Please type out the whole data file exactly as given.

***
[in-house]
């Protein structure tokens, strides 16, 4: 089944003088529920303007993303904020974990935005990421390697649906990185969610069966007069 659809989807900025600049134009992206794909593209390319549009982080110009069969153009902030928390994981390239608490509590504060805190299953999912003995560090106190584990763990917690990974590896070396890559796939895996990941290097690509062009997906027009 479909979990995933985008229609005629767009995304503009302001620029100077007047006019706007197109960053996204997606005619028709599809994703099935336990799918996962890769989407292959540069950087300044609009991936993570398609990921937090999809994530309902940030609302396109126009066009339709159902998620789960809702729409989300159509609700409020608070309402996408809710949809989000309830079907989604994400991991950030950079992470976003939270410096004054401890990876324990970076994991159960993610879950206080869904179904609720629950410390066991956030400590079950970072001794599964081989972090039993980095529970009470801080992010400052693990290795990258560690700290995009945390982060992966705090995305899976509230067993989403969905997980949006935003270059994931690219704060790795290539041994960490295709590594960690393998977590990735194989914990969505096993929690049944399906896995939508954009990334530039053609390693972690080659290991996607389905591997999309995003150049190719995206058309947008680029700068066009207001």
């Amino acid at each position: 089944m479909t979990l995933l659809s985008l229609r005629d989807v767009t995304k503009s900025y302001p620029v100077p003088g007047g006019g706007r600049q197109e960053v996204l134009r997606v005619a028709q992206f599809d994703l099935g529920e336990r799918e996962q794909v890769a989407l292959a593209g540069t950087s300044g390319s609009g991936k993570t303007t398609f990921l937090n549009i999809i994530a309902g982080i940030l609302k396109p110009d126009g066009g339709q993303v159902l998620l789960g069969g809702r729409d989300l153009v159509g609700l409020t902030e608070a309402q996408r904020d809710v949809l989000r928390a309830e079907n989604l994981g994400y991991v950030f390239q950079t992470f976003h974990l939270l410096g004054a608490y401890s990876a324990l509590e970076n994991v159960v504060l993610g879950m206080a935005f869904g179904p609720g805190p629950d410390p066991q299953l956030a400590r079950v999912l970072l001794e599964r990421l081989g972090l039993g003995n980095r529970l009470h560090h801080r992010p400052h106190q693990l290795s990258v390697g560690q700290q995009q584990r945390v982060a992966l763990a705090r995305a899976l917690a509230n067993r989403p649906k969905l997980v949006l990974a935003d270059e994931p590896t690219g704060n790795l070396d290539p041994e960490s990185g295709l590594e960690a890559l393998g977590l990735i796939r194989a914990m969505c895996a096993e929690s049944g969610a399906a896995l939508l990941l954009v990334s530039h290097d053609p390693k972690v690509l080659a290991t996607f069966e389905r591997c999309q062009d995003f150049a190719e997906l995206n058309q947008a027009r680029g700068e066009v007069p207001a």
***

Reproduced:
[in-house]
């Protein structure tokens, strides 16, 4: 089944003088529920303007993303904020974990935005990421390697649906990185969610069966007069 659809989807900025600049134009992206794909593209390319549009982080110009069969153009902030928390994981390239608490509590504060805190299953999912003995560090106190584990763990917690990974590896070396890559796939895996990941290097690509062009997906027009 479909979990995933985008229609005629767009995304503009302001620029100077007047006019706007197109960053996204997606005619028709599809994703099935336990799918996962890769989407292959540069950087300044609009991936993570398609990921937090999809994530309902940030609302396109126009066009339709159902998620789960809702729409989300159509609700409020608070309402996408809710949809989000309830079907989604994400991991950030950079992470976003939270410096004054401890990876324990970076994991159960993610879950206080869904179904609720629950410390066991956030400590079950970072001794599964081989972090039993980095529970009470801080992010400052693990290795990258560690700290995009945390982060992966705090995305899976509230067993989403969905997980949006935003270059994931690219704060790795290539041994960490295709590594960690393998977590990735194989914990969505096993929690049944399906896995939508954009990334530039053609390693972690080659290991996607389905591997999309995003150049190719995206058309947008680029700068066009207001």
């Amino acid at each position: 089944m479909t979990l995933l659809s985008l229609r005629d989807v767009t995304k503009s900025y302001p620029v100077p003088g007047g006019g706007r600049q197109e960053v996204l134009r997606v005619a028709q992206f599809d994703l099935g529920e336990r799918e996962q794909v890769a989407l292959a593209g540069t950087s300044g390319s609009g991936k993570t303007t398609f990921l937090n549009i999809i994530a309902g982080i940030l609302k396109p110009d126009g066009g339709q993303v159902l998620l789960g069969g809702r729409d989300l153009v159509g609700l409020t902030e608070a309402q996408r904020d809710v949809l989000r928390a309830e079907n989604l994981g994400y991991v950030f390239q950079t992470f976003h974990l939270l410096g004054a608490y401890s990876a324990l509590e970076n994991v159960v504060l993610g879950m206080a935005f869904g179904p609720g805190p629950d410390p066991q299953l956030a400590r079950v999912l970072l001794e599964r990421l081989g972090l039993g003995n980095r529970l009470h560090h801080r992010p400052h106190q693990l290795s990258v390697g560690q700290q995009q584990r945390v982060a992966l763990a705090r995305a899976l917690a509230n067993r989403p649906k969905l997980v949006l990974a935003d270059e994931p590896t690219g704060n790795l070396d290539p041994e960490s990185g295709l590594e960690a890559l393998g977590l990735i796939r194989a914990m969505c895996a096993e929690s049944g969610a399906a896995l939508l990941l954009v990334s530039h290097d053609p390693k972690v690509l080659a290991t996607f069966e389905r591997c999309q062009d995003f150049a190719e997906l995206n058309q947008a027009r680029g700068e066009v007069p207001a």